Hustling Backwards 101: Trying to ‘Fake It Til You Make It’

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Last week, designer, A-list socialite and girlfriend to Mick Jagger L’Wren Scott committed suicide, hanging herself inside a $5.6 million New York City apartment. “Within hours,” according to the New York Post, “Scott’s life was revealed to have become an elaborate facade.” Her lifestyle—at least the one she showcased on Instagram—included fancy vacations arrived at by private airplanes, plenty of leisure activities and high-end frocks, as well as a company that was $6 million in debt. The Post described her as “just one of countless New Yorkers who secretly fake their fabulous lives.”

But “fronting,” as any black person under the age of 40 would likely describe this phenomenon, isn’t limited to New York City, any more than it’s the sole domain of the upper-echelon (and mostly white) examples the New York Post writer used to back up her assertion. Every black person knows somebody—if you don’t, you might be that somebody—who moves with a “fake it till you make it” or “ride it till the wheels fall off” philosophy. It’s a pervasive mindset: According to a 2013 Prudential survey, African Americans are significantly more likely to have some type of debt (94 percent) than the general population (82 percent).

Writer Jennifer Sanchez captured this mindset in a (hilarious) article last year, “‘25 Sitting on 25 Mill’: Why Rap Culture Is Ruining Our Generation’s Perception of Money”:

Here I am: 25 and employed by a company that pays me pretty well. That’s all well and good, but where the hell is my Lamborghini?! … This is bulls–t …

Our generation has grown up thinking that we are young, we are talented, and we deserve boats and hoes …

We have rented limos to drive us around for nights of club hopping, planned weekend trips to Atlantic City to stay in presidential suites, and bought VIP tickets to events that were completely unnecessary. Why? Because Big Sean does it. A$AP Rocky does it. Because Tyga hasn’t had a hit since “Rack City,” and even he does it. So, why don’t we?”

Her story—and the Post’s story on Scott—reminded me of the wise words of an elder I met in Los Angeles. I was in town to promote my book and had stopped by a very fabulous—and free—party. I encountered a man whom I’d met at a prior event and who had identified himself as a veteran talent agent. After a quick round of small talk, he had an observation to share.

“You know what I call the people in here?” he asked rhetorically, looking around the room of very attractive people. “FAB,” he said, answering his own question. “Fabulous and Broke.”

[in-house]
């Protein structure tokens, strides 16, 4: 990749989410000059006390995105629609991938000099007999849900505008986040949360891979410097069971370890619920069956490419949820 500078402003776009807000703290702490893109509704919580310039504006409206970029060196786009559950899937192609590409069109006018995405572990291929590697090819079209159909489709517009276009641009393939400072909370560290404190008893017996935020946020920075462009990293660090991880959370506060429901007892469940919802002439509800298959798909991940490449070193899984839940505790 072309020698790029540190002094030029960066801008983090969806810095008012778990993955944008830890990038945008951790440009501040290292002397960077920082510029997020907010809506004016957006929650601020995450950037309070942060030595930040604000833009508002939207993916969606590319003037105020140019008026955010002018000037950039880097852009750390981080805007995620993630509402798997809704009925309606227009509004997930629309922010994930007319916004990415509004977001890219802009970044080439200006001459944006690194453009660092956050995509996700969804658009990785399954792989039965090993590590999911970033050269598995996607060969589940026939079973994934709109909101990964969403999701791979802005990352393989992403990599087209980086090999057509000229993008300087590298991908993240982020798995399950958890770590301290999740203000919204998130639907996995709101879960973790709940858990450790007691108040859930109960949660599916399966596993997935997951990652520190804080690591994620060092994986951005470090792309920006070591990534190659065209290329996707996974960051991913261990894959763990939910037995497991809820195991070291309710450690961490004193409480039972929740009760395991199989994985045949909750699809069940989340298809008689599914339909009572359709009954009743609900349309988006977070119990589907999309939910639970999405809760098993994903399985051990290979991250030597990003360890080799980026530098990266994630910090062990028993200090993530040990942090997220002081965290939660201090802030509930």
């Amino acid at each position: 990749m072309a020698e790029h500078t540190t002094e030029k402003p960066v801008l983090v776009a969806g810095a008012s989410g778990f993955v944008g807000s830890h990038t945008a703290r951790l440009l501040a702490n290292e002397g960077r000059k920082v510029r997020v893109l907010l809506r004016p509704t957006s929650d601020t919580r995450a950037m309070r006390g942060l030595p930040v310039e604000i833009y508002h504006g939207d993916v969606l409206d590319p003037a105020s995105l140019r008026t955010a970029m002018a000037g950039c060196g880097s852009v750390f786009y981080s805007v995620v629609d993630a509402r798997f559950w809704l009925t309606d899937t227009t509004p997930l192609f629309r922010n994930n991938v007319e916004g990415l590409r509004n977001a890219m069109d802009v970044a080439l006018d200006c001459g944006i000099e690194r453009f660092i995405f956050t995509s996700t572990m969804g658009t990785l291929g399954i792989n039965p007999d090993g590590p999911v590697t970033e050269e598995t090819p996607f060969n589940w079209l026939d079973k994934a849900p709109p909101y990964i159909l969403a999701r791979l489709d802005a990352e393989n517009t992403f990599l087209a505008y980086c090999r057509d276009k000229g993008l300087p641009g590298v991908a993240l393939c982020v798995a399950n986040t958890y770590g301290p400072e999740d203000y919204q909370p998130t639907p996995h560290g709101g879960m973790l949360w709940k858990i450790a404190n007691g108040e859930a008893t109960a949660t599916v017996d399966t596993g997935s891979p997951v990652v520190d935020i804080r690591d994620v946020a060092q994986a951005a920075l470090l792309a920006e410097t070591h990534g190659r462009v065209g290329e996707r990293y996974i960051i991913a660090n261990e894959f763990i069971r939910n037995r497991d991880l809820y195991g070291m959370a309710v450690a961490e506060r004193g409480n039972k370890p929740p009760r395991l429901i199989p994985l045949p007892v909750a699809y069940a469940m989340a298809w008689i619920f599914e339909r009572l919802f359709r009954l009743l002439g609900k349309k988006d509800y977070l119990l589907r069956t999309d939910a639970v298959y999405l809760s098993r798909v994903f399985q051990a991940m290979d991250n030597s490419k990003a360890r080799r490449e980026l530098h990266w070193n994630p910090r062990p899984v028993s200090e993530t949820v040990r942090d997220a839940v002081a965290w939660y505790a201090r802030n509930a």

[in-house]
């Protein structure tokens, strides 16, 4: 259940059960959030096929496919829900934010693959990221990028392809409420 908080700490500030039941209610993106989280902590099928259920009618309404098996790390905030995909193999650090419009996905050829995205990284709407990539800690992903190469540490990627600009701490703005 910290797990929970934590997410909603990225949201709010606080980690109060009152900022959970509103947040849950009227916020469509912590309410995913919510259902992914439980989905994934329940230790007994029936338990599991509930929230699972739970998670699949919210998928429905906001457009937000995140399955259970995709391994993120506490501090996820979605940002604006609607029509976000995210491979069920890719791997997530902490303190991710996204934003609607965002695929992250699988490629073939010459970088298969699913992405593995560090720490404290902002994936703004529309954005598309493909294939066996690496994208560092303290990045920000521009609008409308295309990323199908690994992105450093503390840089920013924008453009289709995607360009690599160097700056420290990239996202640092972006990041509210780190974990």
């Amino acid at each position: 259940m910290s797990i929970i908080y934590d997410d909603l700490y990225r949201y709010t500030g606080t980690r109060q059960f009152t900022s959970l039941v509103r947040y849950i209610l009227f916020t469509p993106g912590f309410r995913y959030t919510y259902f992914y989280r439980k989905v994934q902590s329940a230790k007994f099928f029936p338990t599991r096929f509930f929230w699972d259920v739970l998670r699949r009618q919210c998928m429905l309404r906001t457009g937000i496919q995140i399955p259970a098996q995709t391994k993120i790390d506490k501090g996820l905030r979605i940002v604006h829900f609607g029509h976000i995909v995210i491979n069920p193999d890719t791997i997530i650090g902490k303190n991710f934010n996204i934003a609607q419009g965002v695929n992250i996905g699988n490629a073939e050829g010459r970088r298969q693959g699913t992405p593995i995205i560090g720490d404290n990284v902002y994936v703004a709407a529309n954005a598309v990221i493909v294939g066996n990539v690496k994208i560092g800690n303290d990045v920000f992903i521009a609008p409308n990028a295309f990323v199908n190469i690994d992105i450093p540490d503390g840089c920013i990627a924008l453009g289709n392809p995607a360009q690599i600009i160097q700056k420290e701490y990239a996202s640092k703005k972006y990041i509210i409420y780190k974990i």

He explained that fronting was more or less the L.A. way, and because he didn’t want to single out his own city, he added that he’d also lived in Washington, D.C., New York City and Atlanta over the past 20 years, and that was “the way” for a lot of people in those places, too. “The problem is, the vast majority of people don’t ever make it,” he explained. “The reality is, you make a show for people you don’t know, who don’t really care about you, and you end up bankrupt by 40.”

His story reminded me of a friend long ago who was trying to break into the New York nightlife business. He was convinced that in order to be taken seriously, he had to look like “the people” who already had what he wanted. It was a classic mistake of trying to have at the beginning what someone else had after years of hard work.

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This Post Has 3 Comments

  1. KL says:

    Honestly Belle, this phenomenon exists at all levels of society. I work in a private bank in NYC. This firm caters exclusively to ultra high net worth individuals and families. These folks are the 1% of the 1%. Even among them (and FREQUENTLY among their heirs) some people are living well beyond their means. People with a $2 million dollar trust are living like they have a $10 million dollar trust. Those with $10m are living like they have $100 million.

    I’ve said forever and i’ll repeat it here, you can be financially responsible at any level or financially irresponsible at any level.

    I feel for people who think that money will fix all of their problems. If you don’t have your life together getting a bunch of money will simply reveal to you all the problems that money can’t solve.

  2. I will second that this FAB concept can be seen just about everywhere these days, no matter what bracket you fall into. I have a friend who would routinely buy things while out shopping with her friends (or by herself and then post it to Instagram) and two weeks later when bills are due have to return it to make ends meet. She’s been without a car for about a year now and has yet to put away any money for a down payment because every cent outside of bills goes to clothes, make up, and eating out (mostly for the purpose of Instagramming it, it seems like). To make it even more ridiculous, whenever she does go to look at cars, she’s at dealerships test driving 2013-2015’s. Girl, what are you thinking? Go to a used lot and get something that isn’t pretty but will get you from point A to point B.

    That’s just one case that I know really well because it happened in front of my eyes, but I see so many people follow this same pattern. “We buy things we don’t need with money we don’t have to impress people we don’t like.”

  3. KL says:

    We live within our means and honestly it’s boring and un glamorous! At the same time I’m the only person I know who is debt free.

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